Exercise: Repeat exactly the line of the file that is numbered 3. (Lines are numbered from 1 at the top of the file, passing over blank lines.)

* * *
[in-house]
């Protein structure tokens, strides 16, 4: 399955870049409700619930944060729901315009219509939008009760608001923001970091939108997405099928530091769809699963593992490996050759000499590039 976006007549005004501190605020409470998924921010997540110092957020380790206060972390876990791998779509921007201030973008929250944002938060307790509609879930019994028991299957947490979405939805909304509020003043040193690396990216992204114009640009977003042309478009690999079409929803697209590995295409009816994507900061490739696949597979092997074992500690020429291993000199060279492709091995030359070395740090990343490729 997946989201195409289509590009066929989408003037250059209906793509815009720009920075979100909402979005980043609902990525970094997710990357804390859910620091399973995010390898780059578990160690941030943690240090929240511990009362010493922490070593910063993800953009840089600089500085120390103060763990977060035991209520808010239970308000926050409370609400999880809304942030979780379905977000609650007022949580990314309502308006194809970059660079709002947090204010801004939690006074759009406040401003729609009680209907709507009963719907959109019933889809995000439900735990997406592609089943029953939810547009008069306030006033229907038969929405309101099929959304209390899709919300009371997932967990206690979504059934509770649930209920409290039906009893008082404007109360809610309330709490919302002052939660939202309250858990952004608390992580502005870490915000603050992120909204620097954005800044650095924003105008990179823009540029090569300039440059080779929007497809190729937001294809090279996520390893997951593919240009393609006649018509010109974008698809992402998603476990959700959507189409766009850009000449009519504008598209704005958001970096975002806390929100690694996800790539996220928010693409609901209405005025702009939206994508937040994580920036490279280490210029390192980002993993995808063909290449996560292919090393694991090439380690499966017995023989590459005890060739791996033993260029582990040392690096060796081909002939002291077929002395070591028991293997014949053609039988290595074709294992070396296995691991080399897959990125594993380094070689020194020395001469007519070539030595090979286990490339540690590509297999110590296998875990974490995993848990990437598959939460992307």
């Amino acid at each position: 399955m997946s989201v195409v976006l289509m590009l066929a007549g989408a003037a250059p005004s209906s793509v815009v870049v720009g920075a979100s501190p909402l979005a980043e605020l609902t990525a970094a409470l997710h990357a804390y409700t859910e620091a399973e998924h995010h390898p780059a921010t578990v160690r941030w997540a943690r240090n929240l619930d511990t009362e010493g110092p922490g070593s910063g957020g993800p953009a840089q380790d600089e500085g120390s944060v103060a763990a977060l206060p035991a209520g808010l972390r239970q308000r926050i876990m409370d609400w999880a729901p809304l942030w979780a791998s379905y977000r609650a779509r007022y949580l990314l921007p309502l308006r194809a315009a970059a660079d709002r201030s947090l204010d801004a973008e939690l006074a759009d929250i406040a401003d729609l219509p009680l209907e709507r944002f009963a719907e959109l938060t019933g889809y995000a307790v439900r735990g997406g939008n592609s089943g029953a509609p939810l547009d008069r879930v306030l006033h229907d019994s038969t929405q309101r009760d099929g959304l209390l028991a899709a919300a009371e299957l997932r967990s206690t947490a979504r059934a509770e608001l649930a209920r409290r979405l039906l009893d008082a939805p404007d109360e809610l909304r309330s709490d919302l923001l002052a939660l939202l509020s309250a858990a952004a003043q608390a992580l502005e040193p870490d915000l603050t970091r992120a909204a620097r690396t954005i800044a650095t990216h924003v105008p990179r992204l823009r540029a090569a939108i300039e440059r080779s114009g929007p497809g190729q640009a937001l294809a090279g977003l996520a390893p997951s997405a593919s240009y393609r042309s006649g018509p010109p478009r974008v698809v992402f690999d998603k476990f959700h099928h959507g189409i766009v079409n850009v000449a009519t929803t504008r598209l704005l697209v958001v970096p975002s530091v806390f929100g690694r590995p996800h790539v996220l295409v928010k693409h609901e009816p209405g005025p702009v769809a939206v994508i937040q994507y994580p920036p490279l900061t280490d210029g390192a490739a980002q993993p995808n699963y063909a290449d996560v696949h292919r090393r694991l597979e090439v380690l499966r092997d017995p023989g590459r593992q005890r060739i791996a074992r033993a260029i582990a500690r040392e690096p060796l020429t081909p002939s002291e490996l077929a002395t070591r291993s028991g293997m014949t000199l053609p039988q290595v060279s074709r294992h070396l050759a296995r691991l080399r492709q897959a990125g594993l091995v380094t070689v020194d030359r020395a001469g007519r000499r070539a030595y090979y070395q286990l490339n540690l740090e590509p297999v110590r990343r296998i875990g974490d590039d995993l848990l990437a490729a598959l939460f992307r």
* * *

């Amino acid at each position: 399955m997946s989201v195409v976006l289509m590009l066929a007549g989408a003037a250059p005004s209906s793509v815009v870049v720009g920075a979100s501190p909402l979005a980043e605020l609902t990525a970094a409470l997710h990357a804390y409700t859910e620091a399973e998924h995010h390898p780059a921010t578990v160690r941030w997540a943690r240090n929240l619930d511990t009362e010493g110092p922490g070593s910063g957020g993800p953009a840089q380790d600089e500085g120390s944060v103060a763990a977060l206060p035991a209520g808010l972390r239970q308000r926050i876990m409370d609400w999880a729901p809304l942030w979780a791998s379905y977000r609650a779509r007022y949580l990314l921007p309502l308006r194809a315009a970059a660079d709002r201030s947090l204010d801004a973008e939690l006074a759009d929250i406040a401003d729609l219509p009680l209907e709507r944002f009963a719907e959109l938060t019933g889809y995000a307790v439900r735990g997406g939008n592609s089943g029953a509609p939810l547009d008069r879930v306030l006033h229907d019994s038969t929405q309101r009760d099929g959304l209390l028991a899709a919300a009371e299957l997932r967990s206690t947490a979504r059934a509770e608001l649930a209920r409290r979405l039906l009893d008082a939805p404007d109360e809610l909304r309330s709490d919302l923001l002052a939660l939202l509020s309250a858990a952004a003043q608390a992580l502005e040193p870490d915000l603050t970091r992120a909204a620097r690396t954005i800044a650095t990216h924003v105008p990179r992204l823009r540029a090569a939108i300039e440059r080779s114009g929007p497809g190729q640009a937001l294809a090279g977003l996520a390893p997951s997405a593919s240009y393609r042309s006649g018509p010109p478009r974008v698809v992402f690999d998603k476990f959700h099928h959507g189409i766009v079409n850009v000449a009519t929803t504008r598209l704005l697209v958001v970096p975002s530091v806390f929100g690694r590995p996800h790539v996220l295409v928010k693409h609901e009816p209405g005025p702009v769809a939206v994508i937040q994507y994580p920036p490279l900061t280490d210029g390192a490739a980002q993993p995808n699963y063909a290449d996560v696949h292919r090393r694991l597979e090439v380690l499966r092997d017995p023989g590459r593992q005890r060739i791996a074992r033993a260029i582990a500690r040392e690096p060796l020429t081909p002939s002291e490996l077929a002395t070591r291993s028991g293997m014949t000199l053609p039988q290595v060279s074709r294992h070396l050759a296995r691991l080399r492709q897959a990125g594993l091995v380094t070689v020194d030359r020395a001469g007519r000499r070539a030595y090979y070395q286990l490339n540690l740090e590509p297999v110590r990343r296998i875990g974490d590039d995993l848990l990437a490729a598959l939460f992307r």